Last Sunday we sang the hymn “Praise to the Lord the Almighty”. One line says “Have you not seen, how your entreaties (prayers) have been granted in what he ordaineth”. Being sold out to the absolute supremacy and sovereignty of God, means not that we don’t pray, but that we do.
Of course the elders must pray, even as they exhort and encourage changes in us all. But so must we all pray. Have you heard God’s Word this morning in such a way that you are resolving even now to pray with fresh commitment and passion?
It doesn’t stop there. Having urged us to go to God in prayer, James says to
2. GO TO OTHERS IN CONFESSION AND FOR HEALING
Verse 16 “Confess your sins one to another and pray for one another that you may be healed.”
I think James is speaking about more than confessing a bunch of sins to one another, to help one another resist sin, as good as that is. The context here is the quarrelling and fights and grumbling. We are being called to confess our sins against others.
I have insisted on my way. I have argued that I am right, and I will not listen to you. Or I nurse a grudge because of something you said or did. I grumble to others about you rather than speak to you. When you seek forgiveness I refuse it. We know all that happens in marriages, in extended families, at work and in churches.
I think most people here are very, very gracious, but might you be refusing to get off your high horse? Nursing a long-term grudge? Refusing to offer forgiveness? Happy to sit in the same building as others to whom you refuse to speak? A spouse? A sibling? An in-law? Another believer? It cannot be. It must not be.
You’d do anything to guard the physical health of your children, but you are happy to ignore the sickness of a bad spirit and an unwillingness to forgive? You might do something if the other person makes the first move – but that is not what God is asking.
He says to confess the sins that we have sinned against another, and to pray for a good restoration of relationship, regardless of the hurt done to you. Could anything be more clear than “confess your sins (not his) to one another and pray for one another, that you may be healed.” (v16) Without waiting for the other person to get it right.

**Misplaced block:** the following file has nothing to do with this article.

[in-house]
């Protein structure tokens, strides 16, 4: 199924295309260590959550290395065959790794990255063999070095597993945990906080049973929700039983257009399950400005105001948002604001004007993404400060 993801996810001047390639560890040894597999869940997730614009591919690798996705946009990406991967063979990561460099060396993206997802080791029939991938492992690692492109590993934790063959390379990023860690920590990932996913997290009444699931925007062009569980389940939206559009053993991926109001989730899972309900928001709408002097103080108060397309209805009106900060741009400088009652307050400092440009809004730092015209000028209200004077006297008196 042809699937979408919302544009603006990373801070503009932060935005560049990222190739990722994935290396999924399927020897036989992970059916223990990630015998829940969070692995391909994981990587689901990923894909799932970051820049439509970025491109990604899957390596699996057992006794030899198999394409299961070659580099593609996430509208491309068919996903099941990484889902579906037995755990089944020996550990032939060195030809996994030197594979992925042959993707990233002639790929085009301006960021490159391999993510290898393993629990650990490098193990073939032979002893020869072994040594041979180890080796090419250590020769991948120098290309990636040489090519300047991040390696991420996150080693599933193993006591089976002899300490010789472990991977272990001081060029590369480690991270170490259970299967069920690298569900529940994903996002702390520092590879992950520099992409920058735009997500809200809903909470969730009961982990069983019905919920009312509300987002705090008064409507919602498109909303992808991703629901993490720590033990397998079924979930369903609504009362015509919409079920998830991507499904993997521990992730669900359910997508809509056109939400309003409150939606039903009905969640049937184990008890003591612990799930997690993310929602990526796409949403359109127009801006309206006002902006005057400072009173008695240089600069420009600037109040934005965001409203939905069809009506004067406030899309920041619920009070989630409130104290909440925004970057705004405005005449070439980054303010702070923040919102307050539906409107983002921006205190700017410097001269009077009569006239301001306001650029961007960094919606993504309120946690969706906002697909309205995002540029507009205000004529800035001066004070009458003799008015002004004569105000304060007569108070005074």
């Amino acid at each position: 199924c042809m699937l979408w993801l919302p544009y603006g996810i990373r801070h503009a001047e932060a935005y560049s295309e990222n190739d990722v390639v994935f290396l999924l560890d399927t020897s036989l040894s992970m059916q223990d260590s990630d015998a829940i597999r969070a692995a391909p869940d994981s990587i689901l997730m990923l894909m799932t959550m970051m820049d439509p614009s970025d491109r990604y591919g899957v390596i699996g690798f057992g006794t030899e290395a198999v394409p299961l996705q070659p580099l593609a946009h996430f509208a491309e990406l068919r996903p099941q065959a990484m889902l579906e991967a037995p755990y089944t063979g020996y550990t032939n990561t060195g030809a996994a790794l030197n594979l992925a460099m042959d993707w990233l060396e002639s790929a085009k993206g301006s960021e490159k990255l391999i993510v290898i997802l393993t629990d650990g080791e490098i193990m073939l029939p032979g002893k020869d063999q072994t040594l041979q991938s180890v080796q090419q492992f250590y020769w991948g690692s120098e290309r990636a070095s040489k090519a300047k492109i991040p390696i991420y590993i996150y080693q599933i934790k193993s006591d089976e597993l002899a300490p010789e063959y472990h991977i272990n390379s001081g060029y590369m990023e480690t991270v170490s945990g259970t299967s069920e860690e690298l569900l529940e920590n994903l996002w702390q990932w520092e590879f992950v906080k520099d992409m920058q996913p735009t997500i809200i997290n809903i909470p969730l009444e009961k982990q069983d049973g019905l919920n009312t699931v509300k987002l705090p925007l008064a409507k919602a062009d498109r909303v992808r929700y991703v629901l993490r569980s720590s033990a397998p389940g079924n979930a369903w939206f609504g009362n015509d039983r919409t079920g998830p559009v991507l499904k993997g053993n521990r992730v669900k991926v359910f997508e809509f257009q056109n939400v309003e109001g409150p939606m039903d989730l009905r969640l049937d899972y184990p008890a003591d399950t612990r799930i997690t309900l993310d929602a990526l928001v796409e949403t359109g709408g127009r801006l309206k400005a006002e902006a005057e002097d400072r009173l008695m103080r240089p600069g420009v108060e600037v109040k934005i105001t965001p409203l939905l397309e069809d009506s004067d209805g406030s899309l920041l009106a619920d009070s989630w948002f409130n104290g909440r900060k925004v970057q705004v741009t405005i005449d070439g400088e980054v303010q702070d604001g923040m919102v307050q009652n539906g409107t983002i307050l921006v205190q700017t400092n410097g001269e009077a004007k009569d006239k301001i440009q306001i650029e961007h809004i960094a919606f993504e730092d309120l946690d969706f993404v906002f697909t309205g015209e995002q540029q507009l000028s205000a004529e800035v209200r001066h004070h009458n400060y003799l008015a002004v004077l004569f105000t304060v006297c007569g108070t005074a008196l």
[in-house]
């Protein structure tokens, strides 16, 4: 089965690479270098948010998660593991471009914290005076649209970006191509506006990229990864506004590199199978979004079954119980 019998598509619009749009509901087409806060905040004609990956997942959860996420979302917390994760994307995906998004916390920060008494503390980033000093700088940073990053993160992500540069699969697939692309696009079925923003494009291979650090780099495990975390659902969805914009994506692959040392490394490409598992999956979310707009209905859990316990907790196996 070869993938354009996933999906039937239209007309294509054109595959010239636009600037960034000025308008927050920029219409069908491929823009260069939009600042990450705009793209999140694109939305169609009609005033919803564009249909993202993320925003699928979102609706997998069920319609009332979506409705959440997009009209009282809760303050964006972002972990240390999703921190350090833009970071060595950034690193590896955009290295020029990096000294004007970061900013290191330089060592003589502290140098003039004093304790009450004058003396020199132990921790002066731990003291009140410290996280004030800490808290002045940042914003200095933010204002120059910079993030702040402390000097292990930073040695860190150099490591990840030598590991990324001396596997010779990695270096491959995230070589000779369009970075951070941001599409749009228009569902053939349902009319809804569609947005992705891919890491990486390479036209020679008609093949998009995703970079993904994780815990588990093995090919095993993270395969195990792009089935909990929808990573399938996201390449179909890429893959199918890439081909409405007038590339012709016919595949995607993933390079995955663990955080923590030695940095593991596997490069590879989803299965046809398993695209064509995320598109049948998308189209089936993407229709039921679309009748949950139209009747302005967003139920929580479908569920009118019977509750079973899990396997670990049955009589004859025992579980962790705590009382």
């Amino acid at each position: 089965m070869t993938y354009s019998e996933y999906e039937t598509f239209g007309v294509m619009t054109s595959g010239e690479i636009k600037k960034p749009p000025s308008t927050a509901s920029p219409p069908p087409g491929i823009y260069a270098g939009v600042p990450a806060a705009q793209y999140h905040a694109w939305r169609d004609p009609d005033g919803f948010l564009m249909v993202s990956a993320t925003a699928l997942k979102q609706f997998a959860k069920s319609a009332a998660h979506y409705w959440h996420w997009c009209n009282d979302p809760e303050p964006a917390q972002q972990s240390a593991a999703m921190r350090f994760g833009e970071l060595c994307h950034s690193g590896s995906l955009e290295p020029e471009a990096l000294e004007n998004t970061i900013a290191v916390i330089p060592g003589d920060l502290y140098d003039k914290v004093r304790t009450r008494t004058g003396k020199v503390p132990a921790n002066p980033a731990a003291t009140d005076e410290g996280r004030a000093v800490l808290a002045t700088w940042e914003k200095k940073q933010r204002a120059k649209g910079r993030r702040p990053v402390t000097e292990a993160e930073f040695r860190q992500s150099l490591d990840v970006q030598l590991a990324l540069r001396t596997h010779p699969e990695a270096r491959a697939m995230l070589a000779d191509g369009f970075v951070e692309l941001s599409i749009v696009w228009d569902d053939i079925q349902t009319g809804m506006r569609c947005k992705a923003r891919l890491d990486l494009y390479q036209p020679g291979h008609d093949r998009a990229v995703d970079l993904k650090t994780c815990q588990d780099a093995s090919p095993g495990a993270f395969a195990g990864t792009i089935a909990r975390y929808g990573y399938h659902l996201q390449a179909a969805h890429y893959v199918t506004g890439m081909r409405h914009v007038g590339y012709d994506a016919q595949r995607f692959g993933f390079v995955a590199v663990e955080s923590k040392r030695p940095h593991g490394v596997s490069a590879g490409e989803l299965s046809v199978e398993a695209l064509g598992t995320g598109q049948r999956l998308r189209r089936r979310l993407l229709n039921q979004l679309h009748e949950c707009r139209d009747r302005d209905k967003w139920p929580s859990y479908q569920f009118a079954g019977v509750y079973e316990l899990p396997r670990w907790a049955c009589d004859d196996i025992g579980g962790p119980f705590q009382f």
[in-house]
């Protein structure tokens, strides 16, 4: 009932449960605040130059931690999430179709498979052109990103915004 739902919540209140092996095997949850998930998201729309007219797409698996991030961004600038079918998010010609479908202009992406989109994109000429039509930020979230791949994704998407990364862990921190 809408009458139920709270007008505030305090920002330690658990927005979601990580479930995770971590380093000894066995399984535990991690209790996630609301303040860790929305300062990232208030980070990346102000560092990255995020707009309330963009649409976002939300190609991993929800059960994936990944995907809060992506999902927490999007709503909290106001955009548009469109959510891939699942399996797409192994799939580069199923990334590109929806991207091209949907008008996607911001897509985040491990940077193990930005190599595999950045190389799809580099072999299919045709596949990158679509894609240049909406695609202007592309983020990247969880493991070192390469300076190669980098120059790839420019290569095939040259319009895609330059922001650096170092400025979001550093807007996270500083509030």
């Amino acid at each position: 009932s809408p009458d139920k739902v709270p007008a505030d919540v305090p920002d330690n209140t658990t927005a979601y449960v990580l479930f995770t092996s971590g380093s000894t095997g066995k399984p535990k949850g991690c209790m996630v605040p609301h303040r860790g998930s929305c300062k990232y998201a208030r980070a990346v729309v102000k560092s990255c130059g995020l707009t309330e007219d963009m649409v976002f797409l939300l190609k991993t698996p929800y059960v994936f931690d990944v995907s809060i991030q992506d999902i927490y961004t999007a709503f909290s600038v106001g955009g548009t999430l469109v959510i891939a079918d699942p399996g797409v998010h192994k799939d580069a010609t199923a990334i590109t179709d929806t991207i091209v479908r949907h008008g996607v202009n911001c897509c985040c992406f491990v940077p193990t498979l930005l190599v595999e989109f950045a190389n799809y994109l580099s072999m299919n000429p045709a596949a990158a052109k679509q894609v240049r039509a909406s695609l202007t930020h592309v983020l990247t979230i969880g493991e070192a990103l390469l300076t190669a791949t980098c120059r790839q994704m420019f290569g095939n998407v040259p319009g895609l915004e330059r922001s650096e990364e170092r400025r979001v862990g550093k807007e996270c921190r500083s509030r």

What? Admit my sin, even though it is the smaller part, and I feel justified for doing what I did and saying what I said? Yes. There is no fine print here that says “Confess your sins … unless …”
Don’t despair of that every happening. Pray for it. Pray hard for it, and look to Jesus to work powerfully, James says.
When this is not fixed, someone is living a lie – someone is in danger of “wandering from the truth” (v19). Sins that Jesus dies for are dredged up time and time and time again, when in fact they should be covered over (v20).
I don’t want to say more lest I complicate what is really very straightforward.
I started by asking what real faith looks like – not the pretend kind or the only-on-the surface kind of faith.
1. Real faith prays, and prays with confidence, and prays with delight knowing that God made our prayer to bring about big and gracious things that he has planned to do and to give.
2. Real faith says the health of the church of Jesus matters … that being restored to others by way of deep confessions matters … that bringing people back into right relationships by confession and by covering over sin, matters, so that we do not just say we are one, but we really are.
If God is speaking to you through these words he has written, don’t settle for less, will you? Give up your arguments against praying and give up your pride that won’t let you confess your sin. There is too much at stake not to.
Friends these things are not nothing. They are big. By them we will taste fresh grace from God, and the kind of healing that raises us up in a way that is nothing short of miraculous.